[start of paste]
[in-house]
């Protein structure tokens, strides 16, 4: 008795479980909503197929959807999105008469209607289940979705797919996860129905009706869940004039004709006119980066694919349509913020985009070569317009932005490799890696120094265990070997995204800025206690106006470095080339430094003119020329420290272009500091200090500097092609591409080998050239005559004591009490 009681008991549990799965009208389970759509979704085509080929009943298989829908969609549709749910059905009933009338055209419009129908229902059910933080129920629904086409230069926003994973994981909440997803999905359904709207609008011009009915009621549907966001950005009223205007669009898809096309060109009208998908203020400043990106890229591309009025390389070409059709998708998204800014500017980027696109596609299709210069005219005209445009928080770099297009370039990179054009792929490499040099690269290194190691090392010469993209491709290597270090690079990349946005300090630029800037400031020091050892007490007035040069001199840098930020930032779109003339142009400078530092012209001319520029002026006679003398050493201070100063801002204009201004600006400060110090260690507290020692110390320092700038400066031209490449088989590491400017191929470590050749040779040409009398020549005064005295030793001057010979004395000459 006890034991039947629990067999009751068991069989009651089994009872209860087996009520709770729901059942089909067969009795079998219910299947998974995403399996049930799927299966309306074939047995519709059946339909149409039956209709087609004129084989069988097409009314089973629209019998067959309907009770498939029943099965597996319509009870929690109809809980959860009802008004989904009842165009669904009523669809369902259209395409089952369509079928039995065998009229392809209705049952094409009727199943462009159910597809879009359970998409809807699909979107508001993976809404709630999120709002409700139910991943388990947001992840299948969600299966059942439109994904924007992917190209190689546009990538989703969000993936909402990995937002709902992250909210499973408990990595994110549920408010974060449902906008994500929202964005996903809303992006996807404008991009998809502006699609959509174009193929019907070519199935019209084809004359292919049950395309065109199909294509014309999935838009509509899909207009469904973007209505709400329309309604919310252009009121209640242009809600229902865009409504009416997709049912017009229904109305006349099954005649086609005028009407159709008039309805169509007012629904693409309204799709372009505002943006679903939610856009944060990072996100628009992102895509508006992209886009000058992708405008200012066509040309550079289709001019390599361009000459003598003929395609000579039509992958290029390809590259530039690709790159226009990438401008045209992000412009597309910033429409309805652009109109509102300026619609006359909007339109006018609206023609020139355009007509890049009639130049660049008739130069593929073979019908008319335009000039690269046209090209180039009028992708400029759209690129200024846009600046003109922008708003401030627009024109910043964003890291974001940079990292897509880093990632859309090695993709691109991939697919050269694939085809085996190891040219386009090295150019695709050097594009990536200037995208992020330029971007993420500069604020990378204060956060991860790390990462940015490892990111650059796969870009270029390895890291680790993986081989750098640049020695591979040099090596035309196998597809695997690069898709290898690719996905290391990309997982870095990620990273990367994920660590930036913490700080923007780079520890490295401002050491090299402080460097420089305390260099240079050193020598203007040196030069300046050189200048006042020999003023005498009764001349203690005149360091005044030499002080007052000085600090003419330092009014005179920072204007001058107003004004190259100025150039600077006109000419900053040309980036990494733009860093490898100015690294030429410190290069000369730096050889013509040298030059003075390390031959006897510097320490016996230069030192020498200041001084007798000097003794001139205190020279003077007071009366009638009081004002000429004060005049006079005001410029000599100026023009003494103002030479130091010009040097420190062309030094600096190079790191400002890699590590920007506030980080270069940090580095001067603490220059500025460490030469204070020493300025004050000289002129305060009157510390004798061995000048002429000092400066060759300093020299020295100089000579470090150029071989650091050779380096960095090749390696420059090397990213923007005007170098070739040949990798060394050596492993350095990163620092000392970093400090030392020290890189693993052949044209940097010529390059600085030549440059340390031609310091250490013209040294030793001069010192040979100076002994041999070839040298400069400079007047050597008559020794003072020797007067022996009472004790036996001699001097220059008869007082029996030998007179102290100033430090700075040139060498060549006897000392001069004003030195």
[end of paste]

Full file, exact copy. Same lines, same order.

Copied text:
[in-house]
């Protein structure tokens, strides 16, 4: 008795479980909503197929959807999105008469209607289940979705797919996860129905009706869940004039004709006119980066694919349509913020985009070569317009932005490799890696120094265990070997995204800025206690106006470095080339430094003119020329420290272009500091200090500097092609591409080998050239005559004591009490 009681008991549990799965009208389970759509979704085509080929009943298989829908969609549709749910059905009933009338055209419009129908229902059910933080129920629904086409230069926003994973994981909440997803999905359904709207609008011009009915009621549907966001950005009223205007669009898809096309060109009208998908203020400043990106890229591309009025390389070409059709998708998204800014500017980027696109596609299709210069005219005209445009928080770099297009370039990179054009792929490499040099690269290194190691090392010469993209491709290597270090690079990349946005300090630029800037400031020091050892007490007035040069001199840098930020930032779109003339142009400078530092012209001319520029002026006679003398050493201070100063801002204009201004600006400060110090260690507290020692110390320092700038400066031209490449088989590491400017191929470590050749040779040409009398020549005064005295030793001057010979004395000459 006890034991039947629990067999009751068991069989009651089994009872209860087996009520709770729901059942089909067969009795079998219910299947998974995403399996049930799927299966309306074939047995519709059946339909149409039956209709087609004129084989069988097409009314089973629209019998067959309907009770498939029943099965597996319509009870929690109809809980959860009802008004989904009842165009669904009523669809369902259209395409089952369509079928039995065998009229392809209705049952094409009727199943462009159910597809879009359970998409809807699909979107508001993976809404709630999120709002409700139910991943388990947001992840299948969600299966059942439109994904924007992917190209190689546009990538989703969000993936909402990995937002709902992250909210499973408990990595994110549920408010974060449902906008994500929202964005996903809303992006996807404008991009998809502006699609959509174009193929019907070519199935019209084809004359292919049950395309065109199909294509014309999935838009509509899909207009469904973007209505709400329309309604919310252009009121209640242009809600229902865009409504009416997709049912017009229904109305006349099954005649086609005028009407159709008039309805169509007012629904693409309204799709372009505002943006679903939610856009944060990072996100628009992102895509508006992209886009000058992708405008200012066509040309550079289709001019390599361009000459003598003929395609000579039509992958290029390809590259530039690709790159226009990438401008045209992000412009597309910033429409309805652009109109509102300026619609006359909007339109006018609206023609020139355009007509890049009639130049660049008739130069593929073979019908008319335009000039690269046209090209180039009028992708400029759209690129200024846009600046003109922008708003401030627009024109910043964003890291974001940079990292897509880093990632859309090695993709691109991939697919050269694939085809085996190891040219386009090295150019695709050097594009990536200037995208992020330029971007993420500069604020990378204060956060991860790390990462940015490892990111650059796969870009270029390895890291680790993986081989750098640049020695591979040099090596035309196998597809695997690069898709290898690719996905290391990309997982870095990620990273990367994920660590930036913490700080923007780079520890490295401002050491090299402080460097420089305390260099240079050193020598203007040196030069300046050189200048006042020999003023005498009764001349203690005149360091005044030499002080007052000085600090003419330092009014005179920072204007001058107003004004190259100025150039600077006109000419900053040309980036990494733009860093490898100015690294030429410190290069000369730096050889013509040298030059003075390390031959006897510097320490016996230069030192020498200041001084007798000097003794001139205190020279003077007071009366009638009081004002000429004060005049006079005001410029000599100026023009003494103002030479130091010009040097420190062309030094600096190079790191400002890699590590920007506030980080270069940090580095001067603490220059500025460490030469204070020493300025004050000289002129305060009157510390004798061995000048002429000092400066060759300093020299020295100089000579470090150029071989650091050779380096960095090749390696420059090397990213923007005007170098070739040949990798060394050596492993350095990163620092000392970093400090030392020290890189693993052949044209940097010529390059600085030549440059340390031609310091250490013209040294030793001069010192040979100076002994041999070839040298400069400079007047050597008559020794003072020797007067022996009472004790036996001699001097220059008869007082029996030998007179102290100033430090700075040139060498060549006897000392001069004003030195």